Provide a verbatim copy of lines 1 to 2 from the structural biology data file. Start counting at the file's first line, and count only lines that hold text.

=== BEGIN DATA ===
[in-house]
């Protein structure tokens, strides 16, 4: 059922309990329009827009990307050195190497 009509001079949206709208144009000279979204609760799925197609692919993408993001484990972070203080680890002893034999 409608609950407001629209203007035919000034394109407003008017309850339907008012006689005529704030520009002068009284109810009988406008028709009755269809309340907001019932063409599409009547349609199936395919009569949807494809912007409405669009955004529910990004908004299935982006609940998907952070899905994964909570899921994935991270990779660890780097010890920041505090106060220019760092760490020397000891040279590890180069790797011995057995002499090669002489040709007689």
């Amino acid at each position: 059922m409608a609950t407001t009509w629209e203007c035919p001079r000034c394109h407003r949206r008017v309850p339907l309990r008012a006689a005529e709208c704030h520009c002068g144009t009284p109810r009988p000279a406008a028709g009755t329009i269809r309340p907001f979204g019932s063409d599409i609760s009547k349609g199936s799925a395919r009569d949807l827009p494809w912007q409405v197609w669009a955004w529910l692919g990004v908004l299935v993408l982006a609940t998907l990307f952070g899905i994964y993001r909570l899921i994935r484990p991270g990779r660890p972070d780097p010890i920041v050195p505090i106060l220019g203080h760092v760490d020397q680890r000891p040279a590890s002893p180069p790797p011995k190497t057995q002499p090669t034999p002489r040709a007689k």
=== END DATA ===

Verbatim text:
[in-house]
């Protein structure tokens, strides 16, 4: 059922309990329009827009990307050195190497 009509001079949206709208144009000279979204609760799925197609692919993408993001484990972070203080680890002893034999 409608609950407001629209203007035919000034394109407003008017309850339907008012006689005529704030520009002068009284109810009988406008028709009755269809309340907001019932063409599409009547349609199936395919009569949807494809912007409405669009955004529910990004908004299935982006609940998907952070899905994964909570899921994935991270990779660890780097010890920041505090106060220019760092760490020397000891040279590890180069790797011995057995002499090669002489040709007689």